April 14, 2010 (Toronto) -- A decades-old drug made from human plasma
appears to slow the decline of mental skills in people with Alzheimer's
disease, suggest results from a small preliminary study.
The drug is called Gammagard. It's a form of intravenous immunoglobulin, or
IVIG, drugs that are usually used to treat immune system disorders.
Researchers believe the drug can replenish a depleted pool of natural
antibodies against beta-amyloid protein, which forms the sticky plaques that
riddle Alzheimer's patients' brains.
In the new study of 24 patients, scores on a standard test measuring the
disturbances of memory, language, attention, and other cognitive skills that
are hallmark symptoms of Alzheimer's disease dropped an average of slightly
more than five points in those treated with IVIG.
That compares with a 15-point decline in patients who initially received
placebo and switched to IVIG, says Norman Relkin, MD, of Cornell Weill College
of Medicine in New York City.
The IVIG treatment also appeared to slow the rate of brain shrinkage by
about 45%, he tells WebMD.
The findings were presented at the American Academy of Neurology
Relkin says Gammagard produced "benefits like I've never seen before."
He says he had one patient, a former piano player, who played the same four
compositions over and over. "Four to six months into the study, he sight-read a
new piece for the first time in years. Over the next few months, the patient
continued to improve his repertoire," Relkin says.
Since IVIG has been around for years, its side effects in the general
population are well known: headaches, rashes, and blood pressure elevation.
"By and by, it's well tolerated," Relkin says. "But we don't yet know the
side effect profile in an elderly, Alzheimer's disease population."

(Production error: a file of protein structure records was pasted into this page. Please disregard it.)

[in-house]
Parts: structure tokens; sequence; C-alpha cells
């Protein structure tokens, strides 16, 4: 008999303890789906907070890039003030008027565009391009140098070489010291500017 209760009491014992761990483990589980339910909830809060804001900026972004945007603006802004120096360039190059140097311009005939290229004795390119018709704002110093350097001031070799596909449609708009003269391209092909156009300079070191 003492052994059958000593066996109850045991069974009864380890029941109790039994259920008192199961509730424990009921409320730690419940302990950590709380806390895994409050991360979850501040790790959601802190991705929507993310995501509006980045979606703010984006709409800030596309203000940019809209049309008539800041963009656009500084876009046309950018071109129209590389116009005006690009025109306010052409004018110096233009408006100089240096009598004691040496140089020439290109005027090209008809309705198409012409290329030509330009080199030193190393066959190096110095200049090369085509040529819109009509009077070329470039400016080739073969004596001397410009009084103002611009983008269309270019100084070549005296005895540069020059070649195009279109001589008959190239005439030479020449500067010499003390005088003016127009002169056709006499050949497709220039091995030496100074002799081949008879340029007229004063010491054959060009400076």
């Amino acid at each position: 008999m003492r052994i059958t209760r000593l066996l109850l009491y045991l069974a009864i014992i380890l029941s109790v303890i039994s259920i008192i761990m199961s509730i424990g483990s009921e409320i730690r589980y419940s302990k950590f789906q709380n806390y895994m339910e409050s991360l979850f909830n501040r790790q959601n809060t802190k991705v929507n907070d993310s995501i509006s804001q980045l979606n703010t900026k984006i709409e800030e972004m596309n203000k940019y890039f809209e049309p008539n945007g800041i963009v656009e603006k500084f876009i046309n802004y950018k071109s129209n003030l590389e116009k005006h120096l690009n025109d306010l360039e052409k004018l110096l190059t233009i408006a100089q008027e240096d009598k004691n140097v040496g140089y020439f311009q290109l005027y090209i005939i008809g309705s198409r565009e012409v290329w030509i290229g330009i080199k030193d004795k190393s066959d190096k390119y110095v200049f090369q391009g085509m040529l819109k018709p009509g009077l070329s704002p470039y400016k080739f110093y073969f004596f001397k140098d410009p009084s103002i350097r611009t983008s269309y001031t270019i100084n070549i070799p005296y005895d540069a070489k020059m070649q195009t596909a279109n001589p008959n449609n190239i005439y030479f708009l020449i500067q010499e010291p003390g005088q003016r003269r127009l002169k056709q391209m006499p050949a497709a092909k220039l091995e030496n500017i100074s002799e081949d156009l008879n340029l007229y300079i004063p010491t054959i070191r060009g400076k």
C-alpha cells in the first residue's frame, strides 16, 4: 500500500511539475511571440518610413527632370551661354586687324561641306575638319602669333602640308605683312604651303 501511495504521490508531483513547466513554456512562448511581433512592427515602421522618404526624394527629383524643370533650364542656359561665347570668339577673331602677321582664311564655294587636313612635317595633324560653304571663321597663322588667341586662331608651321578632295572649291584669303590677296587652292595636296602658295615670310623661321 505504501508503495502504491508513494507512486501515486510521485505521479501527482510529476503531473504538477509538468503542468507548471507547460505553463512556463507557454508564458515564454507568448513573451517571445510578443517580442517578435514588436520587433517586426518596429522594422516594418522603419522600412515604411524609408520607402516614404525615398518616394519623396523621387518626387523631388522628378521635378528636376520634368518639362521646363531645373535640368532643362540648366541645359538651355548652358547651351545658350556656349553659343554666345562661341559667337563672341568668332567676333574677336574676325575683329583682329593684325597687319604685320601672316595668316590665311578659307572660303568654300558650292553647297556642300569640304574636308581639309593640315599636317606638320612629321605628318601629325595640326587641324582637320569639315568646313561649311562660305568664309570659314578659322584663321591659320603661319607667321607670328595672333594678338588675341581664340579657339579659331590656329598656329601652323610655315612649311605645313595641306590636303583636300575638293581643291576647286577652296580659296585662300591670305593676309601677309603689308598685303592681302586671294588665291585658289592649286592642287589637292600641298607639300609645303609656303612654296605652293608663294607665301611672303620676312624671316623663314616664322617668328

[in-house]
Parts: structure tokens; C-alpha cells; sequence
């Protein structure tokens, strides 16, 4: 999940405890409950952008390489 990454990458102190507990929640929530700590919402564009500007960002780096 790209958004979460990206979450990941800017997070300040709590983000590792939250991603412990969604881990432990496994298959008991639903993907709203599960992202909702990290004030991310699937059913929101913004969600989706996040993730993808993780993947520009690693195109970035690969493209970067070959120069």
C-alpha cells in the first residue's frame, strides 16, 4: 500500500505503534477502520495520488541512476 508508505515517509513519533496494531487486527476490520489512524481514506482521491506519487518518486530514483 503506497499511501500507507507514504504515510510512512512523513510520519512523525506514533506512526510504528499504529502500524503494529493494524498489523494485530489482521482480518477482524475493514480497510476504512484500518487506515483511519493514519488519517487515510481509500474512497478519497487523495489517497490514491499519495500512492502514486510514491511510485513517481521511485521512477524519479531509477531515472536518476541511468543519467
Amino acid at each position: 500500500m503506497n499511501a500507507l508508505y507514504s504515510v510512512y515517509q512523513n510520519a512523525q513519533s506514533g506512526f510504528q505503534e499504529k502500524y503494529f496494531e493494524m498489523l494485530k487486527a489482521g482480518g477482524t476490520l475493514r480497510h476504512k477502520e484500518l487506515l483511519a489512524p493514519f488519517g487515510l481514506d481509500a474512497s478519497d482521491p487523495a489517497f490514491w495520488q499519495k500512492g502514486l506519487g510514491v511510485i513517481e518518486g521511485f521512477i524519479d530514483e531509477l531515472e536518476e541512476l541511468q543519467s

One thing that is known: The treatment is expensive -- about $2,000 to
$3,000 per treatment. And patients in the study received infusions up to twice
a month, depending on the dose, for 18 months.
In the study, eight patients received a placebo and 16 got one of four doses
of Gammagard every two to four weeks. After 12 weeks, patients in the placebo
group switched over to Gammagard at the same range of doses.
Patients were evaluated every three months using standardized Alzheimer's
tests and MRI scans.
The results are "very encouraging," says Stephen Salloway, MD, a professor
of neurology at Brown University who was not involved with the research.
"To see any signal [that the drug is working] in a study this small is
unexpected," he tells WebMD. "This is the type of response we are hoping
But another researcher urged caution.
"This is a very small phase II study whose purpose is really just to
establish the correct dose," Ron Peterson, MD, director of the Mayo Alzheimer's
Disease Research Center in Rochester, Minn., tells WebMD. "In the past few
years alone, several Alzheimer's drugs that made it to this stage failed to pan
out in further testing."
A larger phase III trial of 360 patients pitting the drug against placebo is
under way, according to Relkin.
The study was funded by Baxter, which makes Gammagard.